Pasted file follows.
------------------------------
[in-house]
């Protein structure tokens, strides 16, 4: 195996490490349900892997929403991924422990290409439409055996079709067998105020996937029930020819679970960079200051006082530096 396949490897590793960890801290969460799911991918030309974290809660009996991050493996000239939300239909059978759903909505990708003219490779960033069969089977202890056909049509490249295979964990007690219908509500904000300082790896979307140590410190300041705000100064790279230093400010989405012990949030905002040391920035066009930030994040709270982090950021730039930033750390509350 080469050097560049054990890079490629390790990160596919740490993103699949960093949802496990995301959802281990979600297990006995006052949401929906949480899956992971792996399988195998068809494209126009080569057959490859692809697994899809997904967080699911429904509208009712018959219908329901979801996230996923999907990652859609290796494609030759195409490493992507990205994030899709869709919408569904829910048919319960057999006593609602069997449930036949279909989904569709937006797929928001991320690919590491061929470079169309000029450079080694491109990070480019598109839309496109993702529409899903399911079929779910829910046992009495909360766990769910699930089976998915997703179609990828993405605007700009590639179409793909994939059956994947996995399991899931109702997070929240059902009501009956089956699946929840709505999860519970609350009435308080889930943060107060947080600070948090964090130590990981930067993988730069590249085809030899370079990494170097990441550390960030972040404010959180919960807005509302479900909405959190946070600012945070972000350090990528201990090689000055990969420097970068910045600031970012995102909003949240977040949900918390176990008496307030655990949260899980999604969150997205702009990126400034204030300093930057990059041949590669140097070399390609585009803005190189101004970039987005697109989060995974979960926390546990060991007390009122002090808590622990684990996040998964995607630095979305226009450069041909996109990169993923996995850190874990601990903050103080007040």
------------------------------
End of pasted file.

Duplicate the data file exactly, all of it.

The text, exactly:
[in-house]
């Protein structure tokens, strides 16, 4: 195996490490349900892997929403991924422990290409439409055996079709067998105020996937029930020819679970960079200051006082530096 396949490897590793960890801290969460799911991918030309974290809660009996991050493996000239939300239909059978759903909505990708003219490779960033069969089977202890056909049509490249295979964990007690219908509500904000300082790896979307140590410190300041705000100064790279230093400010989405012990949030905002040391920035066009930030994040709270982090950021730039930033750390509350 080469050097560049054990890079490629390790990160596919740490993103699949960093949802496990995301959802281990979600297990006995006052949401929906949480899956992971792996399988195998068809494209126009080569057959490859692809697994899809997904967080699911429904509208009712018959219908329901979801996230996923999907990652859609290796494609030759195409490493992507990205994030899709869709919408569904829910048919319960057999006593609602069997449930036949279909989904569709937006797929928001991320690919590491061929470079169309000029450079080694491109990070480019598109839309496109993702529409899903399911079929779910829910046992009495909360766990769910699930089976998915997703179609990828993405605007700009590639179409793909994939059956994947996995399991899931109702997070929240059902009501009956089956699946929840709505999860519970609350009435308080889930943060107060947080600070948090964090130590990981930067993988730069590249085809030899370079990494170097990441550390960030972040404010959180919960807005509302479900909405959190946070600012945070972000350090990528201990090689000055990969420097970068910045600031970012995102909003949240977040949900918390176990008496307030655990949260899980999604969150997205702009990126400034204030300093930057990059041949590669140097070399390609585009803005190189101004970039987005697109989060995974979960926390546990060991007390009122002090808590622990684990996040998964995607630095979305226009450069041909996109990169993923996995850190874990601990903050103080007040």